India is the land of spices and flavors. From our Biryanis to Salans to rasams and Avials, everything relies on the right spices. It is no wonder then that Indian’s have some really difficult taste buds to satisfy! One variety of food that always does the job however is the chaats and street food! Chaats are basically local street food, dished out across the country, consisting of savory dishes with tangy-spicy-sweet flavors.
Chappan Dukaan (56 stores): A popular chat street in Indore
Chaats vary across the country. There’s pav bhaji and vada pav in Mumbai and Dabeli in Gujarat (especially in Bhuj!!) The ghugni chat in Kolkata. Butte ki kees and chaap in Indore. Masala Puri, Mirchi bajji and Majige Kodubale in Bangalore. Churmuri in Mysore. Every city has something special to offer in the street food space, and one proper conversation with a localite and you will know what you should definitely try and in which place.
But one dish that cuts across cities and states is Pani Puri!! (And all its variants :P) Pani puri is available across the country, as remote the location might be, there’s always one rekdi wala dishing out pani-puri. Although it may be called by different names- Golgappa/ Pani Batasha/ Puchka/ Phulki- the basic concept of a pani puri remains the same.
It is hollow balls of deep fried dough, filled with a stuffing of boiled and spiced potatoes and then with thin watery sauces (pani) of different flavors. The pani is generally limited to a spicy one with mint, coriander and lemon and another sweeter one with dates, jaggery and tamarind.
The pani puri is supposed to be eaten in full (DO NOT EVER EAT HALF A PURI, ITS INSULTING THE PANI PURI, THE GUY WHO JUST SERVED YOU AND PEOPLE AROUND!!), and should leave a blast of flavors in your mouth. Regional variants include hot gravy of chickpeas, called ragda, replacing the boiled potatoes, and an addition of groundnuts or raw onions to the filling.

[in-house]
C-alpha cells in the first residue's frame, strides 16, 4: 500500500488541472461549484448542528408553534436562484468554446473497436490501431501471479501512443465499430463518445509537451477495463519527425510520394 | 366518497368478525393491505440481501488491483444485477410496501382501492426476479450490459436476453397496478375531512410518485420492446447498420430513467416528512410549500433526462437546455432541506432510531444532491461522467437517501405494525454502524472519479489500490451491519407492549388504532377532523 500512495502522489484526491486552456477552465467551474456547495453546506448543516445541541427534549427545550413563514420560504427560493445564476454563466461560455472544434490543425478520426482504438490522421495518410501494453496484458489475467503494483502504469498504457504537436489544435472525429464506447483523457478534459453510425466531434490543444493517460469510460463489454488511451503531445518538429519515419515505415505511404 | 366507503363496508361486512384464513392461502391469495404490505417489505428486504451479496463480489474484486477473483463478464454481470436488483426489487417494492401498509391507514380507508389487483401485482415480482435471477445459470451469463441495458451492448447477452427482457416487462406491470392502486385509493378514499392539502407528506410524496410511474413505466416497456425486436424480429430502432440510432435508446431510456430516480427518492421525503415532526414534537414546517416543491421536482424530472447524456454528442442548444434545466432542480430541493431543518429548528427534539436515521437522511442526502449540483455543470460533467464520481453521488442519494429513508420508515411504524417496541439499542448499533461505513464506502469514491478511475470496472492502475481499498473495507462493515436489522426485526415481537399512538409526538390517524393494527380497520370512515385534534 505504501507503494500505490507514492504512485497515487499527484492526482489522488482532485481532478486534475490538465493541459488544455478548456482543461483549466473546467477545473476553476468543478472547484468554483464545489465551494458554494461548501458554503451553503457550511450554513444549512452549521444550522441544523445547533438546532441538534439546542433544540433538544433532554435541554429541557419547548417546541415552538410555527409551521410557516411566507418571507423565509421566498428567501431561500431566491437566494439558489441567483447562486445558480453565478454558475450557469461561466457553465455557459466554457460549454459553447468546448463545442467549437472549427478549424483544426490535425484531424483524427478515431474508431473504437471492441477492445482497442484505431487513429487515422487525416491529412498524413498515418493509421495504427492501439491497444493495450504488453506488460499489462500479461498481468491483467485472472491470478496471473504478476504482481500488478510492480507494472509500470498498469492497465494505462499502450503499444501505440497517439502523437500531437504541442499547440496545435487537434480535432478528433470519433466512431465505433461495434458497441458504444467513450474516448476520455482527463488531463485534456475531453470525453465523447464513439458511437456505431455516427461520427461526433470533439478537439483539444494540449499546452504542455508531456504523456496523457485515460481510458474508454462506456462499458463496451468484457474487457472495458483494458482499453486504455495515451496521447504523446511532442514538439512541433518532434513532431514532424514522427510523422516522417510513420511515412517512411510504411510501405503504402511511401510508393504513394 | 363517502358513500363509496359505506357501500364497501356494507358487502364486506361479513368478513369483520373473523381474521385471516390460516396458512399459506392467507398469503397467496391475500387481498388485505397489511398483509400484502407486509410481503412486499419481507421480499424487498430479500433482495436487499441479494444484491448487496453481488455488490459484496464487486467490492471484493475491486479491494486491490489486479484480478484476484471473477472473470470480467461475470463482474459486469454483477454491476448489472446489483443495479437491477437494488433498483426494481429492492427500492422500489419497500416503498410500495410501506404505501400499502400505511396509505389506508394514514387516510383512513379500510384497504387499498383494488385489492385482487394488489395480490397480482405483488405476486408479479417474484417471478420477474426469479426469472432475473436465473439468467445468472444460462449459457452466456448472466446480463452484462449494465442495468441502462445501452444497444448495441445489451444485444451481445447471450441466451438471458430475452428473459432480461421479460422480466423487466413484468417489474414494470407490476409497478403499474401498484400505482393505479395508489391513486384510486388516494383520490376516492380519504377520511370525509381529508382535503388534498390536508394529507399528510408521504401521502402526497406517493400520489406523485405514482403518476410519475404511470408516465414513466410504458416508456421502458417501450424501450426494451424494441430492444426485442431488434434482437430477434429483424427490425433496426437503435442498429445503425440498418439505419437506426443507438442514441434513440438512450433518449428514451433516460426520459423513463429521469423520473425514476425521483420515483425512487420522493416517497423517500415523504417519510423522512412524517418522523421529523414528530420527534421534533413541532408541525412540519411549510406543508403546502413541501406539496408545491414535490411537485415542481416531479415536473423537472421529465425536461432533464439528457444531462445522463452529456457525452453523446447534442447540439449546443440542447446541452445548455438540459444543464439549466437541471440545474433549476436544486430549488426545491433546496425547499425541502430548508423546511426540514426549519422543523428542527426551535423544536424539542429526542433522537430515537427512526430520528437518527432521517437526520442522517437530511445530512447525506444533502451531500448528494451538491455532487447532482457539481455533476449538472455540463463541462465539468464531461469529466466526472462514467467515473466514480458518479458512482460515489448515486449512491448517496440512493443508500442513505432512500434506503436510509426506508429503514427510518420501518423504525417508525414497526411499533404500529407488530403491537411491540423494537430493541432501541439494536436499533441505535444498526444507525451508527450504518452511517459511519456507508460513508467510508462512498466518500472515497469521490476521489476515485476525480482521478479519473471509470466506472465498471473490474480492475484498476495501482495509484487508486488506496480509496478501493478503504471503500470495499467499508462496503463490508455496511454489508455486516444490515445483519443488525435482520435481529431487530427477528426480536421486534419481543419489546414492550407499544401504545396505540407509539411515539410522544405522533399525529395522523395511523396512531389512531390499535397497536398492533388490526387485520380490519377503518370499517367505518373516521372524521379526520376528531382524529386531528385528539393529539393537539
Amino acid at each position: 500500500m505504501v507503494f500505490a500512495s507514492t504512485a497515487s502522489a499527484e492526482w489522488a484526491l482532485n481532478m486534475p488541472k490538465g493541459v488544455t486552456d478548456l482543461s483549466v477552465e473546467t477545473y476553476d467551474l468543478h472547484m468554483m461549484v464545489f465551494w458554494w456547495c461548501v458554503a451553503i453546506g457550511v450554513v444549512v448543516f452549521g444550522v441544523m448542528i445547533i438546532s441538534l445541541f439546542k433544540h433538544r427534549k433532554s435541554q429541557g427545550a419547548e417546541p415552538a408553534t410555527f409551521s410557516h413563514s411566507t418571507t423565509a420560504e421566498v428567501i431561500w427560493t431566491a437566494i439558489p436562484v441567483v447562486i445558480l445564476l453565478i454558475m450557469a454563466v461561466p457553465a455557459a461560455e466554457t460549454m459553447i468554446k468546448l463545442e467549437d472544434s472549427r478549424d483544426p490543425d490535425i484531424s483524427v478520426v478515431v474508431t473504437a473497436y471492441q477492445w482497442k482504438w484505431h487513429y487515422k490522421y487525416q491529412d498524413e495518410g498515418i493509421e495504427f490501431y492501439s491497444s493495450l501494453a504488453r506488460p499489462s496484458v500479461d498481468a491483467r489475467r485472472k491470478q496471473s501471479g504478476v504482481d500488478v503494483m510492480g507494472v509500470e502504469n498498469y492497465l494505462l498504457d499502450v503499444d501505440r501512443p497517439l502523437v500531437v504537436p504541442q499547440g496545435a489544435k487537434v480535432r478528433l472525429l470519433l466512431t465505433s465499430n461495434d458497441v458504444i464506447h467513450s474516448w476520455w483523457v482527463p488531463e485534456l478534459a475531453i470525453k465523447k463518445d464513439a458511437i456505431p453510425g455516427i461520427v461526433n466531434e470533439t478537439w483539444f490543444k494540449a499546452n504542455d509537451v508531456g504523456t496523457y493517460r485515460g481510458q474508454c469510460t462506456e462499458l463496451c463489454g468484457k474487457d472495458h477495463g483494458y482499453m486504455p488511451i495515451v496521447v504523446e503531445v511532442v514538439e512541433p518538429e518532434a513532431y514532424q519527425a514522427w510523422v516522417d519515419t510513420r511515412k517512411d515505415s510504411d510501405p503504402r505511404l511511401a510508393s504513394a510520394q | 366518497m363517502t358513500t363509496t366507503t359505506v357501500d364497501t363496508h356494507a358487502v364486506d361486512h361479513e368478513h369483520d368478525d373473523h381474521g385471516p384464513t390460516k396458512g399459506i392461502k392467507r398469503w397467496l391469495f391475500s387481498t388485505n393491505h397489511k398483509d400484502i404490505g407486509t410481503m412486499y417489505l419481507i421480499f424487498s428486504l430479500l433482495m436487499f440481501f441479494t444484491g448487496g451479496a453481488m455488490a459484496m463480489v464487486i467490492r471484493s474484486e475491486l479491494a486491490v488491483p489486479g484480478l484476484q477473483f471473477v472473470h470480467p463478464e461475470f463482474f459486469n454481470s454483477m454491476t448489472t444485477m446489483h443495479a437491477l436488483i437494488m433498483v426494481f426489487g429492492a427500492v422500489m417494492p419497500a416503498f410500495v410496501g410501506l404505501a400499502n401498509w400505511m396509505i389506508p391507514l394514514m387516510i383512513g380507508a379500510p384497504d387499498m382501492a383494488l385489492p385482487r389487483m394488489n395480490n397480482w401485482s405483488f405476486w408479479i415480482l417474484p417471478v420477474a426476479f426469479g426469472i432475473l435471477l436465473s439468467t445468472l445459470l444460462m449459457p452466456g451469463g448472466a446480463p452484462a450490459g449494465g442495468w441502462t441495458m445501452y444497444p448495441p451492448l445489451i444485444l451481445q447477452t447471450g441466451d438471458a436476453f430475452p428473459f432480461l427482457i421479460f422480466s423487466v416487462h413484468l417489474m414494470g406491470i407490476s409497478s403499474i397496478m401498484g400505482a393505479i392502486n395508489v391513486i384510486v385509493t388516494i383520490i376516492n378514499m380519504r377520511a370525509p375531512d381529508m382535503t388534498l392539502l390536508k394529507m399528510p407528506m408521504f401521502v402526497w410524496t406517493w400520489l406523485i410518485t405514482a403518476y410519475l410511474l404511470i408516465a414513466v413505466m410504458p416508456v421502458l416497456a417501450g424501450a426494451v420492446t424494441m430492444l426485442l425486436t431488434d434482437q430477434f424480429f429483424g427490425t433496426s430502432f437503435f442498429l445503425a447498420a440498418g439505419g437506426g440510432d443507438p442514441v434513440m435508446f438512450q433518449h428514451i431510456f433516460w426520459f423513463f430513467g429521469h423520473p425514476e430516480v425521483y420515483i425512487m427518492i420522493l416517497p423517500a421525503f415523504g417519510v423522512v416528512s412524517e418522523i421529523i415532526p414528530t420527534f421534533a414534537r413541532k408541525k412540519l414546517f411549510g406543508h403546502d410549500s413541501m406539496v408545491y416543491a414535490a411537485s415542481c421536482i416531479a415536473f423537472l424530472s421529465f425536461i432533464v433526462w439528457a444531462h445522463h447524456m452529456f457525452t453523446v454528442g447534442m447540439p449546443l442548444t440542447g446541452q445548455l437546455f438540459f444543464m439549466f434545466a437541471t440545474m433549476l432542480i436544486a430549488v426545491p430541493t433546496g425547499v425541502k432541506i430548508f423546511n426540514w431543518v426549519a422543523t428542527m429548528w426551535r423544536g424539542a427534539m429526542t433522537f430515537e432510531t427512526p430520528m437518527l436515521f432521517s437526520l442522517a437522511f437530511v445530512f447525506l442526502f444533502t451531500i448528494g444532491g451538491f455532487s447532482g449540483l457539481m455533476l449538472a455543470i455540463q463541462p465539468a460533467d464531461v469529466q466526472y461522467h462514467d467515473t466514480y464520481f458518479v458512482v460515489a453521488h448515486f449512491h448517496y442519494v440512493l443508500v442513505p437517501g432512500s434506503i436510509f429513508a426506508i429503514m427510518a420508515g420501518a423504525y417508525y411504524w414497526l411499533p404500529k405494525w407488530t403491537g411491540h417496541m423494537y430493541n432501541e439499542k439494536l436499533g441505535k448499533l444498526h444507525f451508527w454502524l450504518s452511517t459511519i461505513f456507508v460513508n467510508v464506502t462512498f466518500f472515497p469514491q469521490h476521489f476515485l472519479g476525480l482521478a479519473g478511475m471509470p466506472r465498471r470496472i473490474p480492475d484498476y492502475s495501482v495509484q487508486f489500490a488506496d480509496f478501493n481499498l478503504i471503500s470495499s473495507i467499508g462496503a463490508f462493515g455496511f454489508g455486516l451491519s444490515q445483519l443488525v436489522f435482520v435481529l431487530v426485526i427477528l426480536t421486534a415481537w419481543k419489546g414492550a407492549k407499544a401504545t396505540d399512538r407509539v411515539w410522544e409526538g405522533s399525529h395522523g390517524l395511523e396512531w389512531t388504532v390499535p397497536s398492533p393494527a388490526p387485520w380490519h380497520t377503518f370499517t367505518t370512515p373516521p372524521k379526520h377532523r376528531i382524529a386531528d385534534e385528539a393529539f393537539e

My long association with pani puri started the time we stayed in Ahmedabad. As kids we used to deliberately walk past the Agarwaal Sweet stall nearby, so that shopkeeper uncle would talk to us and give us kaju katli. Sometimes he would also call the nearby panipuri wala and say “bhai bachiyo ko phulki khila de zara”. We would eat the pani puri, not having a care in the world for where the water was from and whether bhaiya was wearing gloves 😛
Pani puri and birthday gifts used to be the 2 reasons we used to get permission to get out of the house and out of doing homework. And somehow, none of our mothers could say no to pani puri! Because they loved it as much as we did or maybe more!!
I would accompany mom evenings for household shopping and on most occasions we finished it off with two plates of pani puri each. If dad was home early and couldn’t find us, he would always check at the pani puri stalls first!
It was also the first choice for birthday parties. Aunties in the building would get together and make pani puri and pav bhaji. Cake, chips and cold drinks from outside, and the party was set. 5 kids sitting around a big thali and competitively gulping down puris is a childhood memory most kids will cherish.